There are likely to be 150,000 computing jobs opening up each year through 2020, according to an analysis of federal forecasts by the Association for Computing Machinery, a professional society for computing researchers. But despite the hoopla around start-up celebrities like Mark Zuckerberg of Facebook, fewer than 40,000 American students received bachelor's degrees in computer science during 2010, the National Center for Education Statistics estimates. And the wider job market remains weak. "People can't get jobs, and we have jobs that can't be filled," Brad Smith, Microsoft's general counsel who oversees its philanthropic efforts, said in a recent interview.
"Fostering Tech Talent in Schools", the New York Times
Not too long ago I read an article in the New York Times that reported by 2020, 150,000 computing jobs will be open according to an analysis of federal forecasts by the Association for Computing Machinery. Yet in 2010, less than 40,000 American students received bachelor's degrees in computer science according the National Center for Education Statistics.
I have a background as a computer science educator and am currently focused on improving technology skills among public school students. I currently work as an Instructional Coach for Technology in Public Schools. I formerly taught computer science to middle and high school students, including Introduction to Computer Science and Advanced Placement Computer Science.
In my time as a computer science teacher, I had the privilege of collaborating and co-teaching with a fantastic group of volunteers from the Microsoft Technology Education and Literacy in Schools (TEALS) program, a non-profit being incubated as part of Microsoft YouthSpark, created by Kevin Wang, a Microsoft employee, former teacher and engineer, who are working to reverse those statistics. Over the last 5 years, thousands of volunteers from the tech industry bring their technical knowledge and real-world experience directly to students in more than 130 schools across the US. I believe that this type of collaboration between industry and public education is a very positive trend in 21st century skill building. These programmers and engineers are brilliant, forward-thinking, dedicated, and, what's more, they're passionate about education. It's an incredible opportunity for our students to be able to take advantage of their expertise and experience.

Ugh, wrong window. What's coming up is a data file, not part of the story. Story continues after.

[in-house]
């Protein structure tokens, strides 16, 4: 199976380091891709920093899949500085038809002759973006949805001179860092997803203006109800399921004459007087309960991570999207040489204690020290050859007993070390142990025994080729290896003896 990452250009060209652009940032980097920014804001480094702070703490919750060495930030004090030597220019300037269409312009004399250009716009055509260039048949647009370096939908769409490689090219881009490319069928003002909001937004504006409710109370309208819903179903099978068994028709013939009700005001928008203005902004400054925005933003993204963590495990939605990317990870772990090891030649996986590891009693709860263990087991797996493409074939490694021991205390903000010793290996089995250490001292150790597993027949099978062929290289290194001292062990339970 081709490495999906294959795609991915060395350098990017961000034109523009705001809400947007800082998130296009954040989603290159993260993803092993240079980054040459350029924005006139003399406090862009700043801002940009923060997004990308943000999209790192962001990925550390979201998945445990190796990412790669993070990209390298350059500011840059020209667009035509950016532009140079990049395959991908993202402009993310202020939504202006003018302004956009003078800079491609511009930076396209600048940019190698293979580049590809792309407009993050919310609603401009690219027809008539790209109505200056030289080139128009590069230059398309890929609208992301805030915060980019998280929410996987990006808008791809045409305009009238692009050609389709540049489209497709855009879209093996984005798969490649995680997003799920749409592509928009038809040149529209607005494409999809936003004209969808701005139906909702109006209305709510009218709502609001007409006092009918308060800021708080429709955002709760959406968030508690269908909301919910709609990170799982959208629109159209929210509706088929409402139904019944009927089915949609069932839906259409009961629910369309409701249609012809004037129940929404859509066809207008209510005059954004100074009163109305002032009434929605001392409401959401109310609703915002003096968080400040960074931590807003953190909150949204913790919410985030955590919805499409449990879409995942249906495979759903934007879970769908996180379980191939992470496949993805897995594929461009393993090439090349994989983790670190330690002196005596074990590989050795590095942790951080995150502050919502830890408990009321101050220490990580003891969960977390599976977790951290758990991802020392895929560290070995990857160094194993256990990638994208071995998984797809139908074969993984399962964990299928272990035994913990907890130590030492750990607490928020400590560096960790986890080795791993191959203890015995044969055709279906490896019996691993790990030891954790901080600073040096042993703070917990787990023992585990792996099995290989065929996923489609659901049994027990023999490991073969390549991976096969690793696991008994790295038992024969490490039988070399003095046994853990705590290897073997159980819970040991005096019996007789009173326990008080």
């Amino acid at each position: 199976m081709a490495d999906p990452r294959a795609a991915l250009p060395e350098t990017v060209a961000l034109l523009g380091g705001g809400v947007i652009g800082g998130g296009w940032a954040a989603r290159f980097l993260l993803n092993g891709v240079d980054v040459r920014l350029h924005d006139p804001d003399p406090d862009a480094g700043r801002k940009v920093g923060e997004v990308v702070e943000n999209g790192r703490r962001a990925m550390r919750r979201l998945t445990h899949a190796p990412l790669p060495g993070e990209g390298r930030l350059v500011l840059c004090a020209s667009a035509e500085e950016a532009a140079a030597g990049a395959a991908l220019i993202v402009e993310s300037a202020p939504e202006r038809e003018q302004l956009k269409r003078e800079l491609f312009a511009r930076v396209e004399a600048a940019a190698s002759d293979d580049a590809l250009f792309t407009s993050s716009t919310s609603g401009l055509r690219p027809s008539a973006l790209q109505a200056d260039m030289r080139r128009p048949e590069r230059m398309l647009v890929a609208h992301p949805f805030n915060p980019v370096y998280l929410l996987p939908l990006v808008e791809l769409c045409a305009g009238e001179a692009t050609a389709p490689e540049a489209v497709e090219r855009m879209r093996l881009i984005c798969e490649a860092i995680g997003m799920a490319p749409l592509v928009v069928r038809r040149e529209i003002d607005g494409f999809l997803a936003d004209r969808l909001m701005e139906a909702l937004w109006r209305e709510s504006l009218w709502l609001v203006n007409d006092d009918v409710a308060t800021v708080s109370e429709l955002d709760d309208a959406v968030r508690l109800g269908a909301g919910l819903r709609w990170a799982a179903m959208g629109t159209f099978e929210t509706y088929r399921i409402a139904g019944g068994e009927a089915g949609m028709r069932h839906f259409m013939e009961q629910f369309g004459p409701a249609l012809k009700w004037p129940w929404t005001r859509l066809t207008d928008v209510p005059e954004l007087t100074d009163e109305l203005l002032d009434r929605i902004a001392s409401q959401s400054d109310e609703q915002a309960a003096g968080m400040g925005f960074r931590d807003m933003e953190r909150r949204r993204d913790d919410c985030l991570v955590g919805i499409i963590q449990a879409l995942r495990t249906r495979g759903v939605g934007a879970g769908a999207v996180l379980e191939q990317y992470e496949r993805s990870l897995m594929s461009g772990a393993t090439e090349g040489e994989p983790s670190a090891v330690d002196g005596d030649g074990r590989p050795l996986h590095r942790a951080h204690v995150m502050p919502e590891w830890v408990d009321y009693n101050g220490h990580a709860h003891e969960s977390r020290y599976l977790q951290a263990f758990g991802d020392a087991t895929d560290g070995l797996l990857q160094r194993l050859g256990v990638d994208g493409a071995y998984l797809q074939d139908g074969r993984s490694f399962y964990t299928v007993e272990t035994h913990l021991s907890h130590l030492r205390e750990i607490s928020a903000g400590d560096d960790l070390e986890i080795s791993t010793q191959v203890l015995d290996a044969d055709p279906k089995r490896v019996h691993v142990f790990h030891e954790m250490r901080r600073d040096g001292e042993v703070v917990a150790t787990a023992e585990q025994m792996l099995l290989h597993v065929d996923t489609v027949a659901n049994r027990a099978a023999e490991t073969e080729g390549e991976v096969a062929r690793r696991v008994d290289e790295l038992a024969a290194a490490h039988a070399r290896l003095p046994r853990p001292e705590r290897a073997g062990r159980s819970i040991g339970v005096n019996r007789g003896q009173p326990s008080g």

See more about the TEALS program in this video:
At my school, this collaboration also offers my students a unique and unconventional learning opportunity: we actually built a course about smart phones and cutting edge mobile technology. In this class, each student was supplied with their own smart phone, which served as a workbench for software development. With just a few months of programming instruction, our students were already creating their own apps and submitting them to the app store.
Computer science students surround teacher Michael Braun during a lesson.
This approach to teaching computer science was highlighted by the New York Times, the Seattle Times, GeekWire, Code.org, TeacherCast, Microsoft Research, TEALS, and the Daily Edventures blog. In 2013, I was invited to speak at SIGCE, a National CS Education conference, attended mostly by University-level professors and K-12 teachers. When I asked the audience how many of them had ever published an app, only a handful of these professionals raised their hands. Compare that with my APCS high school class. More than a third of our students had had their apps published. One of our female students created a game called Catching Eggs, and within just a few months of publication was downloaded more than 1,300 times. A few of my top computer science students also received opportunities to interview for summer internships with Microsoft.
As our world becomes ever more technologically advanced, proficiency in computer science will become more and more critical for employment opportunities and professional success. We must therefore encourage learning of these skills from an early age. And, as educators and parents we must provide opportunities for learning these skills within the context of public education, where they will be available to everyone. With the support of programs like TEALS, we can even teach our students to go one step further, becoming creators, not just consumers, of technology. Sign up your school for TEALS and take your students on an incredible journey into the world of computer science.
— Michael Braun, Instructional Coach for Federal Way Public Schools